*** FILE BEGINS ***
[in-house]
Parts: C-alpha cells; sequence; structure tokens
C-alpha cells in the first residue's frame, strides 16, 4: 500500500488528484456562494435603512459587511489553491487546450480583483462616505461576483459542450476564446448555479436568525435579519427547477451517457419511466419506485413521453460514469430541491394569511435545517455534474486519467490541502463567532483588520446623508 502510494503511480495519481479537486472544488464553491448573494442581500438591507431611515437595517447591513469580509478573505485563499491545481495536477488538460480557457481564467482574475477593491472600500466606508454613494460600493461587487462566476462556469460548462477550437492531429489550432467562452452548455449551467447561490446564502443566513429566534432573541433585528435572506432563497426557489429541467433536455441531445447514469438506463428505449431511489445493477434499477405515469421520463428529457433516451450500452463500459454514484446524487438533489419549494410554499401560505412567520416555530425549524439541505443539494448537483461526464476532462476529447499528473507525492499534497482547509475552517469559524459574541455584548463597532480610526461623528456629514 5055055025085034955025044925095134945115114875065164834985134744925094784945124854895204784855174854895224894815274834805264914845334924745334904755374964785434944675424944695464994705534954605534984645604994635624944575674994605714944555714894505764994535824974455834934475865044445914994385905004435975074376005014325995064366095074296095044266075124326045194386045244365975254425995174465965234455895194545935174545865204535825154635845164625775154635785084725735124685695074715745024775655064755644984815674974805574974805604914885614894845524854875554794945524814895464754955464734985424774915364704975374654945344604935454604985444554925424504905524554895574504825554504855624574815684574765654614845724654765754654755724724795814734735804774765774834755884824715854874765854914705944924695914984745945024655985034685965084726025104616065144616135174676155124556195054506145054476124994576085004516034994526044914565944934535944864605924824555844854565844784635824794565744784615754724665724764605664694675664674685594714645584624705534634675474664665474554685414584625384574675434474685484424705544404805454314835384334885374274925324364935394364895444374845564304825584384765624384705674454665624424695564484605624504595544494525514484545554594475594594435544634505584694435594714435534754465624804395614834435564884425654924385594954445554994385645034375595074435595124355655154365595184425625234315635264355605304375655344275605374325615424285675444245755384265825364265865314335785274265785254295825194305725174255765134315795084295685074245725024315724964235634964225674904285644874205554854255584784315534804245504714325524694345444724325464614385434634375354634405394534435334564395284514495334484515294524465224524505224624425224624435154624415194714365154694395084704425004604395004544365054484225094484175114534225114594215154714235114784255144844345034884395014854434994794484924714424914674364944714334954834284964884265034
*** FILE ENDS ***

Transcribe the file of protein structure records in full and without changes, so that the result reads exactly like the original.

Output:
[in-house]
Parts: C-alpha cells; sequence; structure tokens
C-alpha cells in the first residue's frame, strides 16, 4: 500500500488528484456562494435603512459587511489553491487546450480583483462616505461576483459542450476564446448555479436568525435579519427547477451517457419511466419506485413521453460514469430541491394569511435545517455534474486519467490541502463567532483588520446623508 502510494503511480495519481479537486472544488464553491448573494442581500438591507431611515437595517447591513469580509478573505485563499491545481495536477488538460480557457481564467482574475477593491472600500466606508454613494460600493461587487462566476462556469460548462477550437492531429489550432467562452452548455449551467447561490446564502443566513429566534432573541433585528435572506432563497426557489429541467433536455441531445447514469438506463428505449431511489445493477434499477405515469421520463428529457433516451450500452463500459454514484446524487438533489419549494410554499401560505412567520416555530425549524439541505443539494448537483461526464476532462476529447499528473507525492499534497482547509475552517469559524459574541455584548463597532480610526461623528456629514 5055055025085034955025044925095134945115114875065164834985134744925094784945124854895204784855174854895224894815274834805264914845334924745334904755374964785434944675424944695464994705534954605534984645604994635624944575674994605714944555714894505764994535824974455834934475865044445914994385905004435975074376005014325995064366095074296095044266075124326045194386045244365975254425995174465965234455895194545935174545865204535825154635845164625775154635785084725735124685695074715745024775655064755644984815674974805574974805604914885614894845524854875554794945524814895464754955464734985424774915364704975374654945344604935454604985444554925424504905524554895574504825554504855624574815684574765654614845724654765754654755724724795814734735804774765774834755884824715854874765854914705944924695914984745945024655985034685965084726025104616065144616135174676155124556195054506145054476124994576085004516034994526044914565944934535944864605924824555844854565844784635824794565744784615754724665724764605664694675664674685594714645584624705534634675474664665474554685414584625384574675434474685484424705544404805454314835384334885374274925324364935394364895444374845564304825584384765624384705674454665624424695564484605624504595544494525514484545554594475594594435544634505584694435594714435534754465624804395614834435564884425654924385594954445554994385645034375595074435595124355655154365595184425625234315635264355605304375655344275605374325615424285675444245755384265825364265865314335785274265785254295825194305725174255765134315795084295685074245725024315724964235634964225674904285644874205554854255584784315534804245504714325524694345444724325464614385434634375354634405394534435334564395284514495334484515294524465224524505224624425224624435154624415194714365154694395084704425004604395004544365054484225094484175114534225114594215154714235114784255144844345034884395014854434994794484924714424914674364944714334954834284964884265034